AuthorCREECHAN, JAMES JOHN HENRY.
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PublisherThe University of Arizona.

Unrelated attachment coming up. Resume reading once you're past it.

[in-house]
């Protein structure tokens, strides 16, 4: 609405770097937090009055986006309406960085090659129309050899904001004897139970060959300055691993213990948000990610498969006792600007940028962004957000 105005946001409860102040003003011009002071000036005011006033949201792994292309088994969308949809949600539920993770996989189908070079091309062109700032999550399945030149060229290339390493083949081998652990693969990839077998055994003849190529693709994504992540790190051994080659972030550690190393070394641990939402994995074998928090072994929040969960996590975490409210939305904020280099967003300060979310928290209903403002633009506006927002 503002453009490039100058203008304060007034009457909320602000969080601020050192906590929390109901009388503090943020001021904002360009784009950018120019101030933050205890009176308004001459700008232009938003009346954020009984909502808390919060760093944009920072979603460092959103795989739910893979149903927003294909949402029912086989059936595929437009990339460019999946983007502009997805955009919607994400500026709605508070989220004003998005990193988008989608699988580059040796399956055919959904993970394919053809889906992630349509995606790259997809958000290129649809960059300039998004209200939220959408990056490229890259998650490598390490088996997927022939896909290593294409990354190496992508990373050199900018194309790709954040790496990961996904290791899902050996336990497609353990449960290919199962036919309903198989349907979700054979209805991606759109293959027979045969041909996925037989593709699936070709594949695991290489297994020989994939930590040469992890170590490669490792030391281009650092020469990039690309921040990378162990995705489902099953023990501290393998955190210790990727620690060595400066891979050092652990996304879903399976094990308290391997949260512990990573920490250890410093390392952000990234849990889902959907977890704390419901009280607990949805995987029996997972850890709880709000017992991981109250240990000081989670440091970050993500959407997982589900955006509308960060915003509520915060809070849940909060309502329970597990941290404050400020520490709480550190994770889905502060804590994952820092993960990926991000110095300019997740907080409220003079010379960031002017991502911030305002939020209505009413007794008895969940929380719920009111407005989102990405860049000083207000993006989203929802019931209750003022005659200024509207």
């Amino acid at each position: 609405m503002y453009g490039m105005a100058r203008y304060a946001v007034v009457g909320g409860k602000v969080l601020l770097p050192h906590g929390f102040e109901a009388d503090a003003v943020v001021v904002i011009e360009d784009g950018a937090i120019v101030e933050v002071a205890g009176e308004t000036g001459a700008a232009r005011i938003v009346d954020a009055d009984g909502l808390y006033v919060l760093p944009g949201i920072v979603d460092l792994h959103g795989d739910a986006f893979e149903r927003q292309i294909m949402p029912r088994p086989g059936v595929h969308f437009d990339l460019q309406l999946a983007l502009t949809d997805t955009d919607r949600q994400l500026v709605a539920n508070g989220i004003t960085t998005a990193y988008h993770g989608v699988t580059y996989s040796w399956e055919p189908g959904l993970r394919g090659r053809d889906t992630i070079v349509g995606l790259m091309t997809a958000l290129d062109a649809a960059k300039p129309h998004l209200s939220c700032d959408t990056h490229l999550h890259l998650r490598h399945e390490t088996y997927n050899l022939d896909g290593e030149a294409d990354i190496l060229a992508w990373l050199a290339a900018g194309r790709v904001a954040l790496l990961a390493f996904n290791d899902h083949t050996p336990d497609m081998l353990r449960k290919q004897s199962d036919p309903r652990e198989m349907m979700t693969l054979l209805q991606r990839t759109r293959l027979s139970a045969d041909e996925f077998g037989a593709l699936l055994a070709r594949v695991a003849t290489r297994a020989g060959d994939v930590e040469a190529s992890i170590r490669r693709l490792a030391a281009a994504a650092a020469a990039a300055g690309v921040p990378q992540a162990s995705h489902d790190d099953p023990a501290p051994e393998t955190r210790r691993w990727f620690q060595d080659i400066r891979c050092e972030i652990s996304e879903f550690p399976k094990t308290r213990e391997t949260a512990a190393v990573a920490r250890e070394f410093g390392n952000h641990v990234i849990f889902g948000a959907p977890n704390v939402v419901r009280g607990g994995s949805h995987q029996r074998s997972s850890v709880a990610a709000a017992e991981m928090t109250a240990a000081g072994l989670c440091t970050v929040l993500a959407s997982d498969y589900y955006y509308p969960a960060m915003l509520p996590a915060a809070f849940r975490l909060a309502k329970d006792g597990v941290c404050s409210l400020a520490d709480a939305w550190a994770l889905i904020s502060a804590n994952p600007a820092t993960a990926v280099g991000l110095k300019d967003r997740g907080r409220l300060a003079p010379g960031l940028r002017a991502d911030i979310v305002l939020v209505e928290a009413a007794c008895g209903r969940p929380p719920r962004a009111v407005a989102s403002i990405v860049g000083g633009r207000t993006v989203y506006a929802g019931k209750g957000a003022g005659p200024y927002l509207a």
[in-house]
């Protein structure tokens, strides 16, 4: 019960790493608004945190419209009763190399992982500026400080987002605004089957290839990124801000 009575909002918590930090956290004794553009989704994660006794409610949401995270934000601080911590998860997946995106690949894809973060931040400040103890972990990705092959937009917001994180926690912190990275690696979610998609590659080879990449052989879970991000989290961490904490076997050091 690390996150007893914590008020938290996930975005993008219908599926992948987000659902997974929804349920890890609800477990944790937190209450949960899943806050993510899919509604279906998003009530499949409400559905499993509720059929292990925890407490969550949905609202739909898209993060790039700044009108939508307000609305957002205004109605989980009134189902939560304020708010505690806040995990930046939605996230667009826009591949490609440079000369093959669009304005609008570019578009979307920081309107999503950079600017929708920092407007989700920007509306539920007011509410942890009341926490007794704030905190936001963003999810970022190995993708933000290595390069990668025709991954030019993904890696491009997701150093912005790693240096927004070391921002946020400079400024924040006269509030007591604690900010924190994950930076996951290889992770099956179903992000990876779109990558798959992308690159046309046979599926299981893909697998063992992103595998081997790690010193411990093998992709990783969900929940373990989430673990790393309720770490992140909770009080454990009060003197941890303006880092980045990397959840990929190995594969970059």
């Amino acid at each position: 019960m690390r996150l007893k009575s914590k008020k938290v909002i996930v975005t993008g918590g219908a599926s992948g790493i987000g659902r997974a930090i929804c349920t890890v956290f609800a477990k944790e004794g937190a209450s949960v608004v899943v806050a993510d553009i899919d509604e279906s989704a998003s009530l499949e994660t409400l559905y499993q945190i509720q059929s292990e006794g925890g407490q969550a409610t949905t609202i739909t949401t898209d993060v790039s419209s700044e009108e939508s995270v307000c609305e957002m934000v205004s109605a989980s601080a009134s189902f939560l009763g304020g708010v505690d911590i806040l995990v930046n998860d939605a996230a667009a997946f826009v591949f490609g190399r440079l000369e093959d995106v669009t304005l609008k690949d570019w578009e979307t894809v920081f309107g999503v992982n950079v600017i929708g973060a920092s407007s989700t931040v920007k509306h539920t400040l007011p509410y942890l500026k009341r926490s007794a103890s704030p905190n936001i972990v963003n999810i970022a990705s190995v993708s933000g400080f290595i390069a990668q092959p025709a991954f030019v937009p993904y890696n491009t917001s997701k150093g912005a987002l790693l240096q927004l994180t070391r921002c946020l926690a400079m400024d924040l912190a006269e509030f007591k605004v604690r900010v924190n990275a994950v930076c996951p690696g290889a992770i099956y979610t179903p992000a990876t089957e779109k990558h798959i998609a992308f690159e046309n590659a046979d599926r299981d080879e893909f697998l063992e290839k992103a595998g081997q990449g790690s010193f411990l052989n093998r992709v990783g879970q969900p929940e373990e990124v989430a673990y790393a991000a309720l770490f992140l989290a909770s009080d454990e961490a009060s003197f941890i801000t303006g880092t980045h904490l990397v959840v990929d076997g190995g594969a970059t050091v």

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AbstractThis dissertation critically analyzes control theories of delinquency, but concentrates on Hirschi's version. The bonds of control reduce to two concepts, "belief" and "attachment," since "involvement" and "commitment" appear to be redundant. An analysis of the dimensionality of both belief and attachment is made in order to provide indicators to test control theory, but no adequate empirical means of reduction is found. A review of deterrence and an analysis of the meaning of sanctions suggest that "fear of sanctions" should also be tested in a control framework, but in order to accomplish this it is necessary to make the distinction between cognitive measures of fear and emotional measures of fear. A measure, "anxiety," based on emotional response is tested and located in a passive aversive conditioning framework. Consideration is also given to the institutional referents of "fear of sanctions" and it appears that legal institutions have the least effective sanctions. The test of control theory uses the general linear model with the three general concepts, in blocks of unspecified causal order, regressed on five specific measures of delinquency and three general indices of delinquency. Some support for control theory is found for belief variables across all acts, but attachment has a lower and less consistent effect. The fear of sanction measures are not relevant to all acts, and where they are, it generally is in a direction opposite to that predicted. An argument is made that control theory most likely reduces to existing theories of socialization, and that there is some support for thinking of it in a passive aversive framework of learning.